By By Peggy Edwards and Agis D. Tsouros
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Additional resources for A healthy city is an active city: a physical activity planning guide
How long would it take if you took public transport? What would prevent you from taking public transport? Street and walking environment Presence of dead-end streets, long blocks and wide roads Distance between intersections Do you walk in the neighbourhood? If so, when, to where and for how long? Paths and connecting routes Do you think that your neighbourhood is good for walking? Why? ) What prevents you from walking in your neighbourhood (at various times of the day)? Presence of greenery and trees along streets and attractive landscapes and views Is your neighbourhood attractive (for example, clean, greenery, aesthetically appealing)?
4. They must be ready to change: that is, have a strong commitment and intention to follow through. 5. Their self-efficacy must be high: that is, they believe they are capable of performing the behaviour. 6. Their environment must be free of constraints that make being active difficult or impossible and provide social support and opportunities to be active in a variety of settings. Experts in a consensus workshop saw all of these as important factors but identified three – 3, 4 and 6 – as essential and sufficient for this behaviour change to occur (26).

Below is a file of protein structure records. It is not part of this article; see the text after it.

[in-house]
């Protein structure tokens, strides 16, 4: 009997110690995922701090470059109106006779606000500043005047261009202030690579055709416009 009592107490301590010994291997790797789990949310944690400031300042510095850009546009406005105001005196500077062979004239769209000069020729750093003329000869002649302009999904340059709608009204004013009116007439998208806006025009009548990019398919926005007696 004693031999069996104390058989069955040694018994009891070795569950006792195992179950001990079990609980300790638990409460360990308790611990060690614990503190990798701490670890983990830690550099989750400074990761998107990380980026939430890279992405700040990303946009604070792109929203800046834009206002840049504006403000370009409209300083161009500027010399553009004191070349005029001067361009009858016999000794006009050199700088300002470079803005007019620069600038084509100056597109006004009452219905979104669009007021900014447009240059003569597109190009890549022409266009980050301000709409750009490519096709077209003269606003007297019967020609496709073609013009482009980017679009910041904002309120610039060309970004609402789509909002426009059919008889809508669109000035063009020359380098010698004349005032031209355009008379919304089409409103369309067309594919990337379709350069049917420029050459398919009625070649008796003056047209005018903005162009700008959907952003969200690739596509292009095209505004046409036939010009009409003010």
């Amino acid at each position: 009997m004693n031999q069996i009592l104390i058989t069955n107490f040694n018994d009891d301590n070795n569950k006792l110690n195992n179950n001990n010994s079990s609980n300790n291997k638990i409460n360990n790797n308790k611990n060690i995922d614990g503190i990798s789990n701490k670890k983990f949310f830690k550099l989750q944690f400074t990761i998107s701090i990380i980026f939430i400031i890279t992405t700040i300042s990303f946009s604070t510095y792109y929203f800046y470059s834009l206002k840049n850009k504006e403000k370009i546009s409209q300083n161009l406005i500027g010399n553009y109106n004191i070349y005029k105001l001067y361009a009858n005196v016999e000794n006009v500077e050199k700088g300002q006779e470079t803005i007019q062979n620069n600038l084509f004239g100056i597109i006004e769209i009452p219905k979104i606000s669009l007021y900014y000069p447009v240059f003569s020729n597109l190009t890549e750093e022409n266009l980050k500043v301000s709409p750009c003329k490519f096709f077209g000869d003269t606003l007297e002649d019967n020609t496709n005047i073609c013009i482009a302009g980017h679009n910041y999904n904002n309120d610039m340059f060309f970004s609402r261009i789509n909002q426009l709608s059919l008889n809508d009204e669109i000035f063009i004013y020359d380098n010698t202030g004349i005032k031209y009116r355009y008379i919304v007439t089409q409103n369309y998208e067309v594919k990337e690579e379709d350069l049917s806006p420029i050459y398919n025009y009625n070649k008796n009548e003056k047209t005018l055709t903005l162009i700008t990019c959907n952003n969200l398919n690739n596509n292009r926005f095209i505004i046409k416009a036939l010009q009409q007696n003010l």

Active transport to and from school Does the school support and encourage walking and cycling to and from school in collaboraion with parents, the police and local agencies, such as safe routes to school programmes or walking school bus programmes? Does the school have policies discouraging parents from driving their children to school and protecting the safety of cyclists and pedestrians, such as no-idling zones, traffic-calming measures, crossing guards and pedestrian walkways? Does the school have safe, secure parking facilities for bicycles?
A healthy city is an active city: a physical activity planning guide by By Peggy Edwards and Agis D. Tsouros